No Time To Say Goodbye: A Memoir of Life in Foster Care: Why I love Film: Excerpt from “No Time to Say Goodbye: Memoirs of a life in Foster Care.” By John William Tuohy On those days when i...
"Happiness depends upon ourselves." — Aristotle
"There's nothing like deep breaths after laughing that hard. Nothing in the world like a sore stomach for the right reasons." — Stephen Chbosky
"Happiness is a warm puppy." — Charles M. Schulz
"Success is getting what you want, happiness is wanting what you get." — W.P. Kinsella
"The best way to cheer yourself is to try to cheer someone else up." — Mark Twain
"It's been my experience that you can nearly always enjoy things if you make up your mind firmly that you will." — L.M. Montgomery
"Happiness is when what you think, what you say, and what you do are in harmony." — Mahatma Gandhi
"We all live with the objective of being happy; our lives are all different and yet the same." — Anne Frank
"We're all golden sunflowers inside." — Allen Ginsberg
"I, not events, have the power to make me happy or unhappy today. I can choose which it shall be. Yesterday is dead, tomorrow hasn't arrived yet. I have just one day, today, and I'm going to be happy in it." — Groucho Marx
"The U. S. Constitution doesn't guarantee happiness, only the pursuit of it. You have to catch up with it yourself." — Benjamin Franklin
"Happiness is not a goal; it is a byproduct." — Eleanor Roosevelt
"Happiness is a perfume you cannot pour on others without getting some on yourself." — Ralph Waldo Emerson
"The word 'happiness' would lose its meaning if it were not balanced by sadness." — Carl Jung
"Happiness is neither virtue nor pleasure nor this thing nor that, but simply growth. We are happy when we are growing." — William Butler Yeats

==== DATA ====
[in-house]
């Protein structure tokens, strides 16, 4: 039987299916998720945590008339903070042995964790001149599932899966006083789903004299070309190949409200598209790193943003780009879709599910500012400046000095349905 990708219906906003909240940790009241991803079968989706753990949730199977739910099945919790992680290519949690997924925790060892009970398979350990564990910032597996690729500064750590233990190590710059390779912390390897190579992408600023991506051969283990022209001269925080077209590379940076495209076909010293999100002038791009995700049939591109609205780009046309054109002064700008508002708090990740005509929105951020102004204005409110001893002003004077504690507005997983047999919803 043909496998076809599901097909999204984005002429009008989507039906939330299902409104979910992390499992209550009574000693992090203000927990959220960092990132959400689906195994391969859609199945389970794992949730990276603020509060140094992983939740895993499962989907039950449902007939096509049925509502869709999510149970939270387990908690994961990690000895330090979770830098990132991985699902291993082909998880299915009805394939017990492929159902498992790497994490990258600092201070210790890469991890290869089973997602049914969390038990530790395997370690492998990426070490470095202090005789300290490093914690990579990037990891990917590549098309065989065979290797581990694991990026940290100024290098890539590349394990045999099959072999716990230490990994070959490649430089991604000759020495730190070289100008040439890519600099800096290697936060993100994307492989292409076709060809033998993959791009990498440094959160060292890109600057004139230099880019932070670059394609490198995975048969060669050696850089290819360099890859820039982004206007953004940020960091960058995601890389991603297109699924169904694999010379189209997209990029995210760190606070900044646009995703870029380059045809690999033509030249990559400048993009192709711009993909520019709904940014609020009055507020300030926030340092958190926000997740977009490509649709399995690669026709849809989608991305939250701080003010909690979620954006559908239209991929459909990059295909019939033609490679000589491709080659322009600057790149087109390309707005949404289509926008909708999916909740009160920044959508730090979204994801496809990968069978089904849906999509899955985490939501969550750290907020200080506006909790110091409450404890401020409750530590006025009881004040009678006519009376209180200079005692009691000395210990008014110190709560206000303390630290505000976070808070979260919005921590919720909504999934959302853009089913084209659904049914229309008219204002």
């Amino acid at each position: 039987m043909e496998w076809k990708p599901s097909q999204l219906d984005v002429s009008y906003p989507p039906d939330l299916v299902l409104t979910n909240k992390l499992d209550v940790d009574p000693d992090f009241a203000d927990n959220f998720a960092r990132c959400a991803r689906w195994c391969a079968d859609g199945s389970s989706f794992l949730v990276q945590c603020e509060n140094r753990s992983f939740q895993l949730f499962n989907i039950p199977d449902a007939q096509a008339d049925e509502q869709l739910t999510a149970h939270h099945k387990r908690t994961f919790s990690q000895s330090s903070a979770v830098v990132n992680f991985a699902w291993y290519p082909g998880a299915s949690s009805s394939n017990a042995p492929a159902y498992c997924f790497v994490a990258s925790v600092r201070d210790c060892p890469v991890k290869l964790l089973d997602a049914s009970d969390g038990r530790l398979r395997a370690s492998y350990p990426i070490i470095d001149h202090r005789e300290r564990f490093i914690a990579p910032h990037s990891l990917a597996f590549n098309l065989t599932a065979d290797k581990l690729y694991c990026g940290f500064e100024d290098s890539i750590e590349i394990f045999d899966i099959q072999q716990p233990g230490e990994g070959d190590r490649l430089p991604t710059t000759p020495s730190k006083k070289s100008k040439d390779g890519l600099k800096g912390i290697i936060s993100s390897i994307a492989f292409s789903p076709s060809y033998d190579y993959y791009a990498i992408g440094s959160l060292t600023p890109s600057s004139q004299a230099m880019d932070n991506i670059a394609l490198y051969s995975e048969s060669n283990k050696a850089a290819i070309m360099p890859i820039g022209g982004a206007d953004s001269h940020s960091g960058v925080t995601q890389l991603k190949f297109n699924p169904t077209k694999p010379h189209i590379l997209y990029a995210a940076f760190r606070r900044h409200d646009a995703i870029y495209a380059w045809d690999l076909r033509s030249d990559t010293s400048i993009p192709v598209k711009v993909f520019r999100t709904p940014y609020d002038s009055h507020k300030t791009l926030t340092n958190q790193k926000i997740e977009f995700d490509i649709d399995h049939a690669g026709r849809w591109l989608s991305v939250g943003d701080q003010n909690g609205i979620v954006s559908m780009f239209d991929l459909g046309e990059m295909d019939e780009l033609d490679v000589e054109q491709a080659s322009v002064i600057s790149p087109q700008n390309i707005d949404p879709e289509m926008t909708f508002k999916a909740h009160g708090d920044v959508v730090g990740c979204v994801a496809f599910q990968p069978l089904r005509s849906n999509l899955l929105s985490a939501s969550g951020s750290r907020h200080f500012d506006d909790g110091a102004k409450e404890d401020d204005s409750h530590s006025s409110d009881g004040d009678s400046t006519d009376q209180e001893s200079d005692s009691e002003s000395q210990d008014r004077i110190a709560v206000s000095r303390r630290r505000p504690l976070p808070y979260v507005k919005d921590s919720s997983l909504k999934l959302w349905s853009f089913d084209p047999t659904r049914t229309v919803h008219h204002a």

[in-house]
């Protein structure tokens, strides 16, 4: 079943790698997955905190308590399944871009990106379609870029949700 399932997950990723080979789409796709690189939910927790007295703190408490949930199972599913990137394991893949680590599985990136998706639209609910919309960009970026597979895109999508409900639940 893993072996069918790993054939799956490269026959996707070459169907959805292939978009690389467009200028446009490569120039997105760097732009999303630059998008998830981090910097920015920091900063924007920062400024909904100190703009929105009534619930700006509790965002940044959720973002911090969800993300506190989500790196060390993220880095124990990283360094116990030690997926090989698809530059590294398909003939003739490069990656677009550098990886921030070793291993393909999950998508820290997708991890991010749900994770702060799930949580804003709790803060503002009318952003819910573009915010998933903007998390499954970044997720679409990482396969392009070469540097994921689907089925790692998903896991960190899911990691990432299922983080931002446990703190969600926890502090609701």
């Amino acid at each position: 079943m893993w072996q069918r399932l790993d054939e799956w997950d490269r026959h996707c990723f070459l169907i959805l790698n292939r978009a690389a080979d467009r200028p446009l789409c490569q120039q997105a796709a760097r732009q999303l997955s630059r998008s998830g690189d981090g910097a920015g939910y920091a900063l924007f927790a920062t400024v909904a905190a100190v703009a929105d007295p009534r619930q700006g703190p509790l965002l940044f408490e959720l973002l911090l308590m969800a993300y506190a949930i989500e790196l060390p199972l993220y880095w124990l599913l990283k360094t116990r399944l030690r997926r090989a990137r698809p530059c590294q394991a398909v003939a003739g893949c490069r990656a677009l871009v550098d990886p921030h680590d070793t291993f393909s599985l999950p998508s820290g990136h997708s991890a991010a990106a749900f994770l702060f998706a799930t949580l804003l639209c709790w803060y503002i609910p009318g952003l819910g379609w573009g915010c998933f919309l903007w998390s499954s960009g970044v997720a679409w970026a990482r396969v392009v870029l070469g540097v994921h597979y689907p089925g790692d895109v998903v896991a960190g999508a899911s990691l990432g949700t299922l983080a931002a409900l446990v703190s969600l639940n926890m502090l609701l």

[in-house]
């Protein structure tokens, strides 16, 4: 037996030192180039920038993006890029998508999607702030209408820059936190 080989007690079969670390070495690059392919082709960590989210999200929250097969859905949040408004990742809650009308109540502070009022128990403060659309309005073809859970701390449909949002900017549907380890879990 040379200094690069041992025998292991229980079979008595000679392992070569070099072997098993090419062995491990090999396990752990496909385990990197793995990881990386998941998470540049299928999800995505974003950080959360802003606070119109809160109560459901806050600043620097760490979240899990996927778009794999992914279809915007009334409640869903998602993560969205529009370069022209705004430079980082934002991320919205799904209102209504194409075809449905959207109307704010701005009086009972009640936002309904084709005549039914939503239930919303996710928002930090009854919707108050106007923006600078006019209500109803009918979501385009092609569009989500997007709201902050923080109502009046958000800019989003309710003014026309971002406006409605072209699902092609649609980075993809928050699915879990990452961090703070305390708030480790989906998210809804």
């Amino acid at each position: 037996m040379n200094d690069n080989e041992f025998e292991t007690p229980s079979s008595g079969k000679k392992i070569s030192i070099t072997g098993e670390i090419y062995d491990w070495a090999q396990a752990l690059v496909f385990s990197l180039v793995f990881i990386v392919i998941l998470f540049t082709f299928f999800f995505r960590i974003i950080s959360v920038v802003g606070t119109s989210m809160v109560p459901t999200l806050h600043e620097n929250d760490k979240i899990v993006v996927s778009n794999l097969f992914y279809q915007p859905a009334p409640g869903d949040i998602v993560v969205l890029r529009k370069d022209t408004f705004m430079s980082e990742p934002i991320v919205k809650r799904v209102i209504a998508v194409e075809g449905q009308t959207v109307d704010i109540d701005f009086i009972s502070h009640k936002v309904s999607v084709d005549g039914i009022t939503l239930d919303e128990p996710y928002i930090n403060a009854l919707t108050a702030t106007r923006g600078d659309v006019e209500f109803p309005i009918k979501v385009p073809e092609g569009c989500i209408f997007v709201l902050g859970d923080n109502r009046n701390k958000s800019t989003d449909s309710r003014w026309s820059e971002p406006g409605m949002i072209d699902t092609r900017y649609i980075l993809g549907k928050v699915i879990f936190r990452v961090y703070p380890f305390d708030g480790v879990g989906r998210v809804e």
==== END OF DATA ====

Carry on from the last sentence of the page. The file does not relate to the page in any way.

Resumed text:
“Let us toast to animal pleasures, to escapism, to rain on the roof and instant coffee, to unemployment insurance and library cards, to absinthe and good-hearted landlords, to music and warm bodies and contraceptives… and to the ‘good life’, whatever it is and wherever it happens to be.” Hunter S. Thompson
“Go into yourself. Find out the reason that commands you to write; see whether it has spread its roots into the very depths of your heart; confess to yourself whether you would have to die if you were forbidden to write.
This most of all: ask yourself in the most silent hour of your night: must I write? Dig into yourself for a deep answer. And if this answer rings out in assent, if you meet this solemn question with a strong, simple “I must,” then build your life in accordance with this necessity; your whole life, even into its humblest and most indifferent hour, must become a sign and witness to this impulse. Then come close to Nature. Then, as if no one had ever tried before, try to say what you see and feel and love and lose...
...Describe your sorrows and desires, the thoughts that pass through your mind and your belief in some kind of beauty - describe all these with heartfelt, silent, humble sincerity and, when you express yourself, use the Things around you, the images from your dreams, and the objects that you remember. If your everyday life seems poor, don’t blame it; blame yourself; admit to yourself that you are not enough of a poet to call forth its riches; because for the creator there is not poverty and no poor, indifferent place. And even if you found yourself in some prison, whose walls let in none of the world’s sounds – wouldn’t you still have your childhood, that jewel beyond all price, that treasure house of memories? Turn your attentions to it. Try to raise up the sunken feelings of this enormous past; your personality will grow stronger, your solitude will expand and become a place where you can live in the twilight, where the noise of other people passes by, far in the distance. - And if out of this turning-within, out of this immersion in your own world, poems come, then you will not think of asking anyone whether they are good or not. Nor will you try to interest magazines in these works: for you will see them as your dear natural possession, a piece of your life, a voice from it. A work of art is good if it has arisen out of necessity. That is the only way one can judge it.”
― Rainer Maria Rilke